A long-term deficit reduction compromise is needed to satisfy the market's concerns
Time is running out for Washington to get its act together on the debt ceiling. On Wednesday, credit rating agency Moody's put the U.S. debt rating on review for possible downgrade. It had warned that a formal review announcement would come if the debt ceiling dispute wasn't resolved by July. The firm says that it will downgrade the U.S. in August if the government misses a debt payment. But the rating agency also clearly states that raising the debt ceiling alone won't give it any confidence in the U.S.'s ability to tackle its broader deficit problem.
Here's the key section from Moody's statement:
If the debt limit is raised again and a default avoided, the Aaa rating would likely be confirmed. However, the outlook assigned at that time to the government bond rating would very likely be changed to negative at the conclusion of the review unless substantial and credible agreement is achieved on a budget that includes long-term deficit reduction. To retain a stable outlook, such an agreement should include a deficit trajectory that leads to stabilization and then decline in the ratios of federal government debt to GDP and debt to revenue beginning within the next few years.
Raising the debt ceiling isn't enough. Even though Republicans turned the debt ceiling debate into a broader discussion about the U.S.'s debt trajectory, the market appears to have embraced their approach. This means that there's no quick fix here: a substantial long-term deficit plan must be agreed upon by the two parties.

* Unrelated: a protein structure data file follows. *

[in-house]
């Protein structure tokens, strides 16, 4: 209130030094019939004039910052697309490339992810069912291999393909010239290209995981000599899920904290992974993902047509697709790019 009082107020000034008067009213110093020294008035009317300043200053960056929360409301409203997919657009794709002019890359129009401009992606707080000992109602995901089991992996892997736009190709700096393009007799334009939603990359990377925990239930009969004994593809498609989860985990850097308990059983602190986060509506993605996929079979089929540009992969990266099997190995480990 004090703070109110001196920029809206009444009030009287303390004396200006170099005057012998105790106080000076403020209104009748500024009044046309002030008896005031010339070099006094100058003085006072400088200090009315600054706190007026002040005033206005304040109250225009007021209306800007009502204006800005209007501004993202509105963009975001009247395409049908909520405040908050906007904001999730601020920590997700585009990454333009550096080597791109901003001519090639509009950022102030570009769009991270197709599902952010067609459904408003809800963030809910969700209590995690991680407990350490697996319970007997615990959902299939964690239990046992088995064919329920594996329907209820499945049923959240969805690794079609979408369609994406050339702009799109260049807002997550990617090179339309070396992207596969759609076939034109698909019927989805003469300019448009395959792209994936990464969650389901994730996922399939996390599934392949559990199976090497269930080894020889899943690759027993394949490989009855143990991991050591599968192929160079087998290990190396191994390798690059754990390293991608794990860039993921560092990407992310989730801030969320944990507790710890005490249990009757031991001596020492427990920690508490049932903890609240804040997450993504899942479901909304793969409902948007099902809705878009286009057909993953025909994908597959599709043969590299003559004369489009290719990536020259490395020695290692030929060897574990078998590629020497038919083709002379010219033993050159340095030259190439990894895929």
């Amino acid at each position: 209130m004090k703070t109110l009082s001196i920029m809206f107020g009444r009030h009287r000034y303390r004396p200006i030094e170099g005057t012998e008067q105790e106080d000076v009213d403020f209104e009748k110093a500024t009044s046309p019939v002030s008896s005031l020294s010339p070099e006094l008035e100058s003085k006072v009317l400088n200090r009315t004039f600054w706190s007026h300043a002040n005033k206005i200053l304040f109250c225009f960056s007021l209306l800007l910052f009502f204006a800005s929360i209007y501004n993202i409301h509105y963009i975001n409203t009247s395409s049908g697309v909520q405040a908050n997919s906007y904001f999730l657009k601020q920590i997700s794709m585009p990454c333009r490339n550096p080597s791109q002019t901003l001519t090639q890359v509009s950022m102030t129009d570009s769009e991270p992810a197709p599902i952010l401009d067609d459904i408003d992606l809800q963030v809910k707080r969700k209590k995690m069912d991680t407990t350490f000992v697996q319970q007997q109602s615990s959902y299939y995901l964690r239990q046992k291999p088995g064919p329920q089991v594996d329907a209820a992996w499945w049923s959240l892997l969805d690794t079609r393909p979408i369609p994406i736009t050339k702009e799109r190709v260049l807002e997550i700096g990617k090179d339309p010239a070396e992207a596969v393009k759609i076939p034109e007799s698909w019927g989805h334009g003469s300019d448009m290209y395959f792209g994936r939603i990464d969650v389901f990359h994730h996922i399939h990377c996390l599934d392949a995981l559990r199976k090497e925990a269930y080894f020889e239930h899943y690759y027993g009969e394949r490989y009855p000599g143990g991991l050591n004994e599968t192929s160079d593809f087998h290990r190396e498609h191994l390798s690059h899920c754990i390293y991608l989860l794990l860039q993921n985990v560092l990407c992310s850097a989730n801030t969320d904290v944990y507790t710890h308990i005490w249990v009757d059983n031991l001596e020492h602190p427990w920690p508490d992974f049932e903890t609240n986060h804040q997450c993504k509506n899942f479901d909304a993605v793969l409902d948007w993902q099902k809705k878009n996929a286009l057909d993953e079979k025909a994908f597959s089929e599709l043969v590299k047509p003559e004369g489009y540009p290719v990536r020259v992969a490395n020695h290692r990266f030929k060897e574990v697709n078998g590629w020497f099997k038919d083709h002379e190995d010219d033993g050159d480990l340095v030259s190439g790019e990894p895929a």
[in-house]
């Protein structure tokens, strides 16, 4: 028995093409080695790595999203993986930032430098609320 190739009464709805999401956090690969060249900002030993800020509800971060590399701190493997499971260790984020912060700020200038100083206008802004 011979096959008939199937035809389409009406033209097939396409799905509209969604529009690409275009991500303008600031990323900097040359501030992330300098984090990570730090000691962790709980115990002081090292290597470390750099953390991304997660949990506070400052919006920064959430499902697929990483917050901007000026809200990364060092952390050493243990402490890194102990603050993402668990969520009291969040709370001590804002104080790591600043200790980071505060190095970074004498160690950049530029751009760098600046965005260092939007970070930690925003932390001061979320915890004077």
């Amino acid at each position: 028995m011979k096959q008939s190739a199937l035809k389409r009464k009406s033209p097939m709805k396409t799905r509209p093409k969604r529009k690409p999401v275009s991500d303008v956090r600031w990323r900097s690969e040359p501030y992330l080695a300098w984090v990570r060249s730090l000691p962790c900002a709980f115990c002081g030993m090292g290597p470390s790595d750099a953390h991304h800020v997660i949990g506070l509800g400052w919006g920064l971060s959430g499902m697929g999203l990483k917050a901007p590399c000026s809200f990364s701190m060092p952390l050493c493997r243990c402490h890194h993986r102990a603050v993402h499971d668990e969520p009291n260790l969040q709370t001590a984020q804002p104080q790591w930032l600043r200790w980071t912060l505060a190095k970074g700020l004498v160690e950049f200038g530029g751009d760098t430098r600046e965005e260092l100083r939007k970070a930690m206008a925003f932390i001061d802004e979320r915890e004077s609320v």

If such a plan doesn't arise out of the debt ceiling debate, then we almost certainly won't see one until 2013 at the soonest. Washington will have serious budget-talk fatigue after the current debate ends. Politicians also won't want to take any important, controversial votes as the big 2012 election season swings into gear this fall. The market does not want to wait that long for reassurance that the U.S. government intends to fix its deficit problem.
This has important implications for the current proposals out there. Slick political maneuvering to raise the debt ceiling might be popular in Washington, but Wall Street isn't likely to embrace any proposal that passes the buck on deficit reduction.
The idea proposed by Senate Minority Leader Mitch McConnell (R-KY) earlier this week serves as a shining example of what wouldn't pacify Moody's. He has suggested that Congress allow the President a sort of backdoor to avoid default. It would essentially give the President the power to unilaterally raise the debt ceiling unless two-thirds of Congress objects, but it would also allow Congress the ability to formally denounce the President's move (fuller explanation here).
Democrats love this idea, because it provides them the ability to raise the debt ceiling without having to endure the deep spending cuts that Republicans are demanding. Some Republicans like the idea, because it allows them an on-the-record vote against raising the debt ceiling, but still allows Democrats to raise it and avoid U.S. default.
But the market won't like the proposal for precisely the same reason that anyone living outside the Beltway probably finds it disgraceful: it fails to solve any real problem. The debt ceiling is a mere technicality. The actual problem is that U.S. borrowing is on an unsustainable path. If you look at the sovereign debt downgrades that have occurred elsewhere, you can see that U.S. debt is on a dangerous path.
If Washington fails to fix the problem now, then when will it? This is the precise question that worries Moody's, but is the rest of the market really as concerned? If a debt ceiling hike occurs without a deficit reduction plan, then we'll know pretty quickly. Rising Treasury yields will signal that Washington has failed to satisfy the market.
Image Credit: REUTERS/Larry Downing
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